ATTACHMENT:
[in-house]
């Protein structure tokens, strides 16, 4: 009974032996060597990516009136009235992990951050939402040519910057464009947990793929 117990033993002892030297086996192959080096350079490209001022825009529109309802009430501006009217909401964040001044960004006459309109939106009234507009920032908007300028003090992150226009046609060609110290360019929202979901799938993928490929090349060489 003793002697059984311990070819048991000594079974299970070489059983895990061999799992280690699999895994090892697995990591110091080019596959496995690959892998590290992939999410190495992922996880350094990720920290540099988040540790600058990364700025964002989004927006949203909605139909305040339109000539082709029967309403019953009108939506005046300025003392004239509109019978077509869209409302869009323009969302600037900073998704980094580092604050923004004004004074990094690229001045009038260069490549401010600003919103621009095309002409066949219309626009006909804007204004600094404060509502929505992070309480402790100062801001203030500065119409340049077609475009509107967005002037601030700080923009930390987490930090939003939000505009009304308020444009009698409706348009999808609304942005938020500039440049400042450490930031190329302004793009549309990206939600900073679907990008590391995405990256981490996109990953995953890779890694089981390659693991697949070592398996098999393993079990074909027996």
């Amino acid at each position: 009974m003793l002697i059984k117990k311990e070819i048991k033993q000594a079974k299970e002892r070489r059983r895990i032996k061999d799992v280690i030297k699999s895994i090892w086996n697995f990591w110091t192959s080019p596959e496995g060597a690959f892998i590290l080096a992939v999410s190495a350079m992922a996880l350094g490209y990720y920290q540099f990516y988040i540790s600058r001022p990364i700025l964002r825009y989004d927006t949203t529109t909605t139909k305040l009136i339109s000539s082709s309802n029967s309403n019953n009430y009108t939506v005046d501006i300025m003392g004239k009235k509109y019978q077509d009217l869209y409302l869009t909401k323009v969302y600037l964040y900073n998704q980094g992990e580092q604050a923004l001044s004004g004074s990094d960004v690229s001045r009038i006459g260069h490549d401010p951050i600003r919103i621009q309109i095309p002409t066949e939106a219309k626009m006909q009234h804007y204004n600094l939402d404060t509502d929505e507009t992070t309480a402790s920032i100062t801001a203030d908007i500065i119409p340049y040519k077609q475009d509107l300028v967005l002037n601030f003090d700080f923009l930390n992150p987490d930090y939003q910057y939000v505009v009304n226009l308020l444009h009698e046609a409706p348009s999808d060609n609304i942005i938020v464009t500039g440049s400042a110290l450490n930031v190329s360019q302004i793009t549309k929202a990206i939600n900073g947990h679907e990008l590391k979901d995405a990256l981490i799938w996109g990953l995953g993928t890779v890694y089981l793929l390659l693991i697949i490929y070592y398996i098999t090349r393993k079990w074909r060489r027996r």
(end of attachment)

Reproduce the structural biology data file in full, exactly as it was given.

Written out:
[in-house]
């Protein structure tokens, strides 16, 4: 009974032996060597990516009136009235992990951050939402040519910057464009947990793929 117990033993002892030297086996192959080096350079490209001022825009529109309802009430501006009217909401964040001044960004006459309109939106009234507009920032908007300028003090992150226009046609060609110290360019929202979901799938993928490929090349060489 003793002697059984311990070819048991000594079974299970070489059983895990061999799992280690699999895994090892697995990591110091080019596959496995690959892998590290992939999410190495992922996880350094990720920290540099988040540790600058990364700025964002989004927006949203909605139909305040339109000539082709029967309403019953009108939506005046300025003392004239509109019978077509869209409302869009323009969302600037900073998704980094580092604050923004004004004074990094690229001045009038260069490549401010600003919103621009095309002409066949219309626009006909804007204004600094404060509502929505992070309480402790100062801001203030500065119409340049077609475009509107967005002037601030700080923009930390987490930090939003939000505009009304308020444009009698409706348009999808609304942005938020500039440049400042450490930031190329302004793009549309990206939600900073679907990008590391995405990256981490996109990953995953890779890694089981390659693991697949070592398996098999393993079990074909027996």
């Amino acid at each position: 009974m003793l002697i059984k117990k311990e070819i048991k033993q000594a079974k299970e002892r070489r059983r895990i032996k061999d799992v280690i030297k699999s895994i090892w086996n697995f990591w110091t192959s080019p596959e496995g060597a690959f892998i590290l080096a992939v999410s190495a350079m992922a996880l350094g490209y990720y920290q540099f990516y988040i540790s600058r001022p990364i700025l964002r825009y989004d927006t949203t529109t909605t139909k305040l009136i339109s000539s082709s309802n029967s309403n019953n009430y009108t939506v005046d501006i300025m003392g004239k009235k509109y019978q077509d009217l869209y409302l869009t909401k323009v969302y600037l964040y900073n998704q980094g992990e580092q604050a923004l001044s004004g004074s990094d960004v690229s001045r009038i006459g260069h490549d401010p951050i600003r919103i621009q309109i095309p002409t066949e939106a219309k626009m006909q009234h804007y204004n600094l939402d404060t509502d929505e507009t992070t309480a402790s920032i100062t801001a203030d908007i500065i119409p340049y040519k077609q475009d509107l300028v967005l002037n601030f003090d700080f923009l930390n992150p987490d930090y939003q910057y939000v505009v009304n226009l308020l444009h009698e046609a409706p348009s999808d060609n609304i942005i938020v464009t500039g440049s400042a110290l450490n930031v190329s360019q302004i793009t549309k929202a990206i939600n900073g947990h679907e990008l590391k979901d995405a990256l981490i799938w996109g990953l995953g993928t890779v890694y089981l793929l390659l693991i697949i490929y070592y398996i098999t090349r393993k079990w074909r060489r027996r």